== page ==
Like the other terrestrial planets -- Venus, Earth and Mars -- Mercury is made mostly of rock and metal. This small world is scarred by craters and looks somewhat like our Moon.
MERCURIUS: ROMAN WINGED MESSENGER OF THE GODS
Mercury has been known since ancient times. Its elusiveness generated the name Hermes, given by the Greeks, later translated to Mercurius by the Romans.
The second planet from the sun bakes under twice as much solar radiation as Earth and reaches temperatures of 895 degrees Fahrenheit (480 degrees Celsius). Pressure from the dense atmosphere of sulfuric acid gas is about 95 times greater than Earth's and would crush a human.
The thick cloud cover around Venus rotates much faster than the planet itself -- once every four days. After the moon, Venus is the brightest object in the sky.
The surface of Venus is mostly a rocky desert (this computer-generated view shows lava flows around Sif Mons). Like Mercury, Earth and Mars, Venus is composed of mostly rock and metal.
VENUS: ROMAN GODDESS OF LOVE AND BEAUTY
The Greeks believed Venus was two separate objects -- one in the morning sky and another in the evening. Because it is often brighter than any other object in the sky -- except for the sun and moon -- Venus has generated many UFO reports.
While all of the planets orbit in an ellipse, Venus' orbit is the closest to a perfect circle. It is the only planet in the solar system whose day (241 Earth days) is longer than its year (225 Earth days).
The third planet from the sun is, in scientific terms, quite similar to the first two. In fact, the four planets of the inner solar system (Mercury, Venus, Earth and Mars) all share rock and metal as their primary ingredients. Each of these so-called terrestrial planets has a solid surface, unlike the gaseous planets of the outer solar system.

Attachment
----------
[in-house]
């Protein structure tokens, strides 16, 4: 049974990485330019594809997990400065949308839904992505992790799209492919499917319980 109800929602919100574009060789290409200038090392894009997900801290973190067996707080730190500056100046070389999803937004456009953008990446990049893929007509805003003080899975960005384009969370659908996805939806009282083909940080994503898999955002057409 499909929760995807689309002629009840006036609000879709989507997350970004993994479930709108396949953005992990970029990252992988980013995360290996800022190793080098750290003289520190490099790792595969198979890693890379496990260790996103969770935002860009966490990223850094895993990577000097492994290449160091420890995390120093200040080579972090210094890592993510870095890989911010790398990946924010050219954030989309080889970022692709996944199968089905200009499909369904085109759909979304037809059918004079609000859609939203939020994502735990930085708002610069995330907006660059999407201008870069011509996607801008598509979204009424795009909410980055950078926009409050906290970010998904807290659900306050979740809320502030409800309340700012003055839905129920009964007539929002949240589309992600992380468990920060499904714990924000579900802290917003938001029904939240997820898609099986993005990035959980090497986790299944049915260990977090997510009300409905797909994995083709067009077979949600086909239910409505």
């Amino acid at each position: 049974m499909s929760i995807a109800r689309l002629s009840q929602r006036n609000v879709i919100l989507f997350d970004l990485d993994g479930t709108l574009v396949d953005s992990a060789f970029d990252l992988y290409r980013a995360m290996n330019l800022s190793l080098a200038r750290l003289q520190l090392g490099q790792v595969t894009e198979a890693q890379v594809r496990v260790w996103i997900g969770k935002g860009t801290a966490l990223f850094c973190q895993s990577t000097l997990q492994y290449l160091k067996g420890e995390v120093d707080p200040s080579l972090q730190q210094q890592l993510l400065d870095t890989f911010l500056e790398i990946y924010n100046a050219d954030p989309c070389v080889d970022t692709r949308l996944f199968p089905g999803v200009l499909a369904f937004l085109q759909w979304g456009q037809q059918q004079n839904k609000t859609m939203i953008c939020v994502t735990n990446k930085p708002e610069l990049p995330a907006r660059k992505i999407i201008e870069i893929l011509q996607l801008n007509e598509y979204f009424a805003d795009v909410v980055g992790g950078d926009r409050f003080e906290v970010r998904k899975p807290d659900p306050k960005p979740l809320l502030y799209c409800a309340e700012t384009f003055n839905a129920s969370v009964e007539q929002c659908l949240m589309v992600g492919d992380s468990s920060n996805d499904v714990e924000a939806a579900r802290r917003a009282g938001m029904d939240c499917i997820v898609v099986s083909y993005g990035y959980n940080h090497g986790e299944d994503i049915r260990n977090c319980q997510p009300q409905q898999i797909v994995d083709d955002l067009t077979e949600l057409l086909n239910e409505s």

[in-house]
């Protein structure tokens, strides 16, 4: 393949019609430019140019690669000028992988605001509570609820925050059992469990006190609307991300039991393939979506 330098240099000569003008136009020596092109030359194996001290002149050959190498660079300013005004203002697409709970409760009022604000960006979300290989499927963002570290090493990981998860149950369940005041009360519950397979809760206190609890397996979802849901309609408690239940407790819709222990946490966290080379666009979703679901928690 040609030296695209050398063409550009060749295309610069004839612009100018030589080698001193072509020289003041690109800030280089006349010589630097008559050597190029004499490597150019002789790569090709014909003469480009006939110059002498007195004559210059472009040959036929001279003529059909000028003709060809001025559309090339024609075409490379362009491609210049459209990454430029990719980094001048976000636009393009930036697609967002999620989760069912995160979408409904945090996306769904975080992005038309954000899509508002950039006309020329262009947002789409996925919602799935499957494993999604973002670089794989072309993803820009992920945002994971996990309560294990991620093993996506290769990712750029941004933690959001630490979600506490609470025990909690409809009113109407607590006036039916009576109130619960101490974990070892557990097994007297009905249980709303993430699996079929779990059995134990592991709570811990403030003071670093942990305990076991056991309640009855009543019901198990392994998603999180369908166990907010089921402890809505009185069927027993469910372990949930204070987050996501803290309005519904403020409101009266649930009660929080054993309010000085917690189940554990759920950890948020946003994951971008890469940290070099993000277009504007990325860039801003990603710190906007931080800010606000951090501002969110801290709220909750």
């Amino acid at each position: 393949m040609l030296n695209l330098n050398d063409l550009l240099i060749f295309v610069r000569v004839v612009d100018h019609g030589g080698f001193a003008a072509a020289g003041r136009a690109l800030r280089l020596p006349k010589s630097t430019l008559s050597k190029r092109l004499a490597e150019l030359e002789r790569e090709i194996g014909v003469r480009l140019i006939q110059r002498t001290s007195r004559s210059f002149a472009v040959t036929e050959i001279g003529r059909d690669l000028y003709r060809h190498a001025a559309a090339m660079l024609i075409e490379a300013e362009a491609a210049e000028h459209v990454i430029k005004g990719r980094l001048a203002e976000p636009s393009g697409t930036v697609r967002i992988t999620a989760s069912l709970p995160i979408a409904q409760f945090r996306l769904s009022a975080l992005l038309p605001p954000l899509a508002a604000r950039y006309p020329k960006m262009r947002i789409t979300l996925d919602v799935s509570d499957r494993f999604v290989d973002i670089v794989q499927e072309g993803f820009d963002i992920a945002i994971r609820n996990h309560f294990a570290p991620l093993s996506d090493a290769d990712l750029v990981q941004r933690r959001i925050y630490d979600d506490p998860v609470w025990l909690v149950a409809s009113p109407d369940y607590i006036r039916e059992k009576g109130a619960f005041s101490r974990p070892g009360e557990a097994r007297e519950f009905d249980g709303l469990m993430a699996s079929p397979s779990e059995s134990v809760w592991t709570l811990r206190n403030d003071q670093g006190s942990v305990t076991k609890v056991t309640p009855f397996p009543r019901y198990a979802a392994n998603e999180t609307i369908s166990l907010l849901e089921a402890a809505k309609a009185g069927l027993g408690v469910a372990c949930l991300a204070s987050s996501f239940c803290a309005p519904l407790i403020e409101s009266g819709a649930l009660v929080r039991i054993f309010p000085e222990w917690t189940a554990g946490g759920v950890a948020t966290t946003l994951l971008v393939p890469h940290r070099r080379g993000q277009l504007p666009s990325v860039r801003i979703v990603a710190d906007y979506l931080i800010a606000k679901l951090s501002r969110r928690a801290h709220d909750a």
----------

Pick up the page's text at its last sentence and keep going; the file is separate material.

Perhaps Earth's most distinguishing factor, at least from our point of view, is the presence of water, which contributed to the formation of life some 3,000 million years ago. Most of us ought also to be fond of Earth's unique atmosphere, rich in life-sustaining nitrogen and oxygen.
The Earth's surface is rotates about its axis at 1,532 feet per second -- slightly over 1,000 miles per hour -- at the equator, and the planet zips around the sun at more than 18 miles per second.
Though a satellite of Earth, the Moon is bigger than Pluto. Some scientists think of it as a planet (four other moons in our solar system are even bigger). There are various theories about how the Moon was created, but recent evidence indicates it formed when a huge collision tore a chunk of the Earth away.
How the Moon's phases change
Because it takes 27.3 days both to rotate on its axis and to orbit Earth, the Moon always shows us the same face. We see the Moon because of reflected sunlight. How much of it we see depends on its position in relation to Earth and the Sun.
The 27.3-day number is what scientists call a sidereal month, and it is how long it takes the Moon to orbit the Earth in relation to a fixed star. Another measurement, called a synodic month, is measured between in relation to the Sun and equals 29.5 days. Full moons and new moon are measured by the synodic month.
Earth's gravity keeps the Moon in orbit, while the Moon's gravity creates tides on our oceans
On the moon
Like the four inner planets, the Moon is rocky. It's pockmarked with craters formed by asteroid impacts millions of years ago. Because there is no weather, the craters have not eroded.
The Moon has almost no atmosphere, so a layer of dust -- or a footprint -- can sit undisturbed for centuries. And without an atmosphere, heat is not held near the planet, so temperatures vary wildly. Daytime temperatures on the sunny side of the Moon reach 273 degrees F; on the dark side it gets as cold as -243.
Реферат опубликован: 29/02/2008